Goblin Secrets

Goblin Secrets by William Alexander Read Free Book Online

Book: Goblin Secrets by William Alexander Read Free Book Online
Authors: William Alexander
grand and glorious projects like rail stations. Now the gearworkers were all as cracked as Mr. Scrud, and nothing they said ever made sense. Rownie tried not to wonder what it was that cracked them all, and he tried not to imagine that it was still here, somewhere in the station. He tried not to imagine that he could hear it breathing. He was fairly certain that he could hear something breathing, something big, somewhere in the dark.
    Many pairs of bare feet smacked the stone. The sound echoed all around him.
    “Rownie-Runt!” Blotches called. It was Blotches’s voice, but the syllables sounded like Graba.
    “Stop your hiding, now,” called Greasy. He spoke like Graba.
    “I’ll be so much less angry if you come out,” called Stubble, his voice rising and falling the way Graba’s voice rose and fell. “I’ve got things to ask of you.”
    “Come out, you Changeling thing!” Blotches shouted, his voice rusty and furious.
    Rownie stayed where he was, as still as he could manage.He stopped wondering about what else might haunt the station. It was haunted by Grubs, and he didn’t think that there could be anything worse. He focused on breathing silently. He got ready to run, if he needed to run.
    Someone passed near Rownie’s bench. Rownie heard him muttering. It sounded like it might be Greasy. Rownie hoped so. Greasy wasn’t very fast. Whoever it was moved off again.
    Rownie heard pigeon wings overhead. He peered out from underneath the bench to see dark, feathered shapes pass beneath the faint glow of the ceiling. They circled. They searched.
    “Vass, are you here?” Stubble asked loudly, still in Graba’s voice. “Make light for me now.”
    Rownie heard Vass chanting, somewhere in the dark, and then it wasn’t dark anymore. Light bloomed and blinded him.
    Large clocks hung from the ceiling by great lengths of chain, like the pocket watches of giants. Each clock was also a lantern, and now every lantern burned. They swayed slowly back and forth as pigeons landed on them and pushed off again. The light that they cast made long and swaying shadows.
    Rownie watched the Grubs from underneath his iron bench. He watched them search for him in the rows ofrailcars. The mirrored, brass finish of the cars looked tarnished and old, even though they had never been used.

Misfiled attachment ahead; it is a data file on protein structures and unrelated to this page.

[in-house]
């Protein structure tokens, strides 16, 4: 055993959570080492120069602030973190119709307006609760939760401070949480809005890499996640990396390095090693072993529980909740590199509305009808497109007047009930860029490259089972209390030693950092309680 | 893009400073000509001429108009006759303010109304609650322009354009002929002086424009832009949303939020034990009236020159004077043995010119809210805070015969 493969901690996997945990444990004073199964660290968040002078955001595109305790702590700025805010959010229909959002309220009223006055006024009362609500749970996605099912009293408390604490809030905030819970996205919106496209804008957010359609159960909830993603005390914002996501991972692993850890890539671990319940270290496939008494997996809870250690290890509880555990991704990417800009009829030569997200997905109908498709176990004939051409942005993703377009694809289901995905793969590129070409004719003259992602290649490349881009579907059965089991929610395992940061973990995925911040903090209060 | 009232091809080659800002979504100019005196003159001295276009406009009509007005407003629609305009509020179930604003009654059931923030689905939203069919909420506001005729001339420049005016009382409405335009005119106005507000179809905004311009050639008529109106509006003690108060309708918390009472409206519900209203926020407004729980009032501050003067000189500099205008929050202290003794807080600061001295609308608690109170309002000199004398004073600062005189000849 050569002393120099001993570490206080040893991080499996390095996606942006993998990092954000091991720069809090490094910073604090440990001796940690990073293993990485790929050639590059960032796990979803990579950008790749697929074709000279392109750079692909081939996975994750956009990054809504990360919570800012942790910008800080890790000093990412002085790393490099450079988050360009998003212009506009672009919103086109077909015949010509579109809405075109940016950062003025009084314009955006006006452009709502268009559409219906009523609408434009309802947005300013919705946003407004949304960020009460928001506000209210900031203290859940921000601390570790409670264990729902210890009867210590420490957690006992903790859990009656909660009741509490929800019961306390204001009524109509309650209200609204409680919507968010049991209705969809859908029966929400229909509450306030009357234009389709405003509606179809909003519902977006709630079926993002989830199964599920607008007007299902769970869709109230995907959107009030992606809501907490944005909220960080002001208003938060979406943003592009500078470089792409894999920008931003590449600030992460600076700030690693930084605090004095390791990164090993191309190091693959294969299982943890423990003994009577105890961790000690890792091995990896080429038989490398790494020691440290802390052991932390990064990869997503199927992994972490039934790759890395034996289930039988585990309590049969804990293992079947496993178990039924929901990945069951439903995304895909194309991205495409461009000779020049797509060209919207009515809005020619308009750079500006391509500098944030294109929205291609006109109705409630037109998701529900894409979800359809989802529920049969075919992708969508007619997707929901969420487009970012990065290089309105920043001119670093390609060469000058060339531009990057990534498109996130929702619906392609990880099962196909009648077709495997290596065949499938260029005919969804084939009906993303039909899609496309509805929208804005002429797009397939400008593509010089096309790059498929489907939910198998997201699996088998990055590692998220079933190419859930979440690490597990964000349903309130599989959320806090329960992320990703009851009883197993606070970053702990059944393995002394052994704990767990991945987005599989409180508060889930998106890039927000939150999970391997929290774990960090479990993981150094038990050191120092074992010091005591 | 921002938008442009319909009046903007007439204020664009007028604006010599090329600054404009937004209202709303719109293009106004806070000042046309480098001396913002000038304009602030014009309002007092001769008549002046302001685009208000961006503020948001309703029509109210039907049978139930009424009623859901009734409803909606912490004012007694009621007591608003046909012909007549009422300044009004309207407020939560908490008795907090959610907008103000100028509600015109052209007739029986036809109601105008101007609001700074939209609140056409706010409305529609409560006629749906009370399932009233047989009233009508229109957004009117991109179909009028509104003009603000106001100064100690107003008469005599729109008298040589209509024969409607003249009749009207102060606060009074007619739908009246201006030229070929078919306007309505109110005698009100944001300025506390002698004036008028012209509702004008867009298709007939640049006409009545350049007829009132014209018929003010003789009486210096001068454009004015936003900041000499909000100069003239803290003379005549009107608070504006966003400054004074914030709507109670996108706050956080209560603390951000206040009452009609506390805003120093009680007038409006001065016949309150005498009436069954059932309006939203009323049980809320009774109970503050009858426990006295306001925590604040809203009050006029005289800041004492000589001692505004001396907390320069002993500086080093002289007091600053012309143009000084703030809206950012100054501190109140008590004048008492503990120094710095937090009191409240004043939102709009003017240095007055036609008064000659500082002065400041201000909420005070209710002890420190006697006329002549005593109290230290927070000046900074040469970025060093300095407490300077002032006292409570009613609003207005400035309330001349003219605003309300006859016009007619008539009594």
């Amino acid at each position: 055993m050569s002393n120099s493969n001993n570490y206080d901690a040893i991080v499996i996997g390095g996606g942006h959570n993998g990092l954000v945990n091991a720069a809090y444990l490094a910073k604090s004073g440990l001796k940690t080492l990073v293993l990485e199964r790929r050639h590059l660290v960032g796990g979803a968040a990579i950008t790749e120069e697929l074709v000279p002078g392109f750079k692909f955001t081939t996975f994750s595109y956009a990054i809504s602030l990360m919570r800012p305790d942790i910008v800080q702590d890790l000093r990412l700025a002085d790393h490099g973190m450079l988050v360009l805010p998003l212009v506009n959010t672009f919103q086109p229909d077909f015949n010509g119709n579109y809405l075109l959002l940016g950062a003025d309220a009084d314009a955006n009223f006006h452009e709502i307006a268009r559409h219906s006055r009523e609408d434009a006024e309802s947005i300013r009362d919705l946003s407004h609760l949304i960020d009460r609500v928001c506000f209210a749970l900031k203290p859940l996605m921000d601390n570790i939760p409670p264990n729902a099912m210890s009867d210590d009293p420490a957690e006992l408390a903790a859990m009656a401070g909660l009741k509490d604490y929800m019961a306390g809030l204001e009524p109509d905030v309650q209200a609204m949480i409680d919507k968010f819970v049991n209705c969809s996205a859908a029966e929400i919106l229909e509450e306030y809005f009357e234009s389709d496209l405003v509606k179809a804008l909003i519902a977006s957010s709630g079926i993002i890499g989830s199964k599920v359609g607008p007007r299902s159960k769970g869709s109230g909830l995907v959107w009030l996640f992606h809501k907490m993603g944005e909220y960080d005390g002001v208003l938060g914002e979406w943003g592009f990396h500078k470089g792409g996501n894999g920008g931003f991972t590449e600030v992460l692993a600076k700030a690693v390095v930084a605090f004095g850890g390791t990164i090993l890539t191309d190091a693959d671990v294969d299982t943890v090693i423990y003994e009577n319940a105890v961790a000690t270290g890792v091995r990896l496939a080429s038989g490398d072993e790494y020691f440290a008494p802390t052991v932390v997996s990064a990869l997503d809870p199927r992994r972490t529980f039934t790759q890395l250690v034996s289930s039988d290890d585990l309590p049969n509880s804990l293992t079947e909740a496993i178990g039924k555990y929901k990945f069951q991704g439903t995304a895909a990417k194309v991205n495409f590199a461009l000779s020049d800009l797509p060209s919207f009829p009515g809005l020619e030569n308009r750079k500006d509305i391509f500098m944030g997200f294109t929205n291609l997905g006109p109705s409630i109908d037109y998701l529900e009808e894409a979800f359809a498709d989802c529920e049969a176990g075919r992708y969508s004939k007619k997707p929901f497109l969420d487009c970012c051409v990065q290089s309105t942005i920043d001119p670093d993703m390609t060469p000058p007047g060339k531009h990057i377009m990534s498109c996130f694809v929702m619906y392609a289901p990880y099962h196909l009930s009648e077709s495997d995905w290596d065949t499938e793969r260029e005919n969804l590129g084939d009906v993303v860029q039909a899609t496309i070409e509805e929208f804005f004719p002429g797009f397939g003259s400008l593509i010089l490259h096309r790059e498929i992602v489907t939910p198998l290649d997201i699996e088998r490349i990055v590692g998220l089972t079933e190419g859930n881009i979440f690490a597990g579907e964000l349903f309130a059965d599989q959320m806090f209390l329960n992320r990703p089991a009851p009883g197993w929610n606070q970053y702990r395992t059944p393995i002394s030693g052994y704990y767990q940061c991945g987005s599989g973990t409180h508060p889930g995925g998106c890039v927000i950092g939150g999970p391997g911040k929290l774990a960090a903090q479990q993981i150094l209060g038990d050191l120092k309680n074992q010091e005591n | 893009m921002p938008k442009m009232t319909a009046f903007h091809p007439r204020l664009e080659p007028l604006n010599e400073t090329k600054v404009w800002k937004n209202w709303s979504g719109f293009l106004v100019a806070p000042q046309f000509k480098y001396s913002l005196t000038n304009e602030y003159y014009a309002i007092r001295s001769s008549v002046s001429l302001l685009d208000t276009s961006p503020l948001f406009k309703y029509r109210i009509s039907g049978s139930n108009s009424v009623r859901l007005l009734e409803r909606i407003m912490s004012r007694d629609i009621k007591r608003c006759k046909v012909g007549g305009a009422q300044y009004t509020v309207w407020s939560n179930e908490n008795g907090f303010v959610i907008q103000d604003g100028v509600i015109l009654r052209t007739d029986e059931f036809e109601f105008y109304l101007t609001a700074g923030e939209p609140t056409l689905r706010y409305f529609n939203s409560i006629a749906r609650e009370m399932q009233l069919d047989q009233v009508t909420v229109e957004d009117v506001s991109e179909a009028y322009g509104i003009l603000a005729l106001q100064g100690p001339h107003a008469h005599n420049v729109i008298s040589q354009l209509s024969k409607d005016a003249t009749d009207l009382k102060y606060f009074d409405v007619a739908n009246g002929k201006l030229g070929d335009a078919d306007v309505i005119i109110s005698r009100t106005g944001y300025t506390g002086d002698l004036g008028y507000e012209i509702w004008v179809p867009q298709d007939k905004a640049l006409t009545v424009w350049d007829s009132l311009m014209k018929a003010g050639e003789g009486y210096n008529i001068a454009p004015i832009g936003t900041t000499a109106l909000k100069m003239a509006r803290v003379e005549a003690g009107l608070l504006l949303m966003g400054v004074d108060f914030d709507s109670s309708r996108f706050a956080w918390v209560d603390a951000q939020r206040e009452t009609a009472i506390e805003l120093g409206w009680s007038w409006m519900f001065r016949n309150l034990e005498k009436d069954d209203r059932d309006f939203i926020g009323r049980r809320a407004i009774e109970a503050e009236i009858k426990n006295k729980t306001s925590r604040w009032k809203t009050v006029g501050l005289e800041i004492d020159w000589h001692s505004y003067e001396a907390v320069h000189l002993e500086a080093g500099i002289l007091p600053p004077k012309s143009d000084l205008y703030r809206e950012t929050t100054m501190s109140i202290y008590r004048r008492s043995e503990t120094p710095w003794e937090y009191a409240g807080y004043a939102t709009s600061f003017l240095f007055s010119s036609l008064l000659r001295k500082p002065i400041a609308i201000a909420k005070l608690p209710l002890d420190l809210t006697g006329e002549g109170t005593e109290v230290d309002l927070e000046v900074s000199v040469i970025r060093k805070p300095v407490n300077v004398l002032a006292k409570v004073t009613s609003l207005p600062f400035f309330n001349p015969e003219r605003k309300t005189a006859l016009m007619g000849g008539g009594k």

He waited until he was sure that no one looked in his direction, and then he crawled away from the bench and into the shadow of a stone pillar. He crept carefully down the length of the shadow, farther into the station.
    The whole place looked like Northside, with its polished stone and precise angles. It was strange to be south of the River, but seem to be in Northside. Rownie tried not to let it bother him, because he had worse things to be bothered about, and quirks of architecture were down among the very least of his concerns—but he still found it distracting and disorienting. There was a logic to moving through Southside, and that logic no longer worked inside the rail station. Rownie had to make a gear shift in his head, and in his movements, to make sense of his surroundings and to find somewhere to hide. He had to pretend he was north of the River.
    Stubble called to him, somewhere very close by. Rownie’s insides jumped at the noise. He couldn’t tell where it was coming from. He climbed up inside one of the railcars to get quickly out of sight.
    Rows of chairs filled the inside of the car. The chairs looked soft and comfortable. They were made out of polished wood, and had faded red cushions. Small, roundtables stood between some of the chairs, with streaks of green patina across their copper surfaces. A few lanterns burned on the walls to either side, lit by Vass’s chant.
    Rownie knew that Vass had a little talent for curses and charms—or at least he knew that she bragged about it—but he had never seen her do anything so grand before. He had also never seen a sibling look at him with Graba’s look, or speak with the rhythms of

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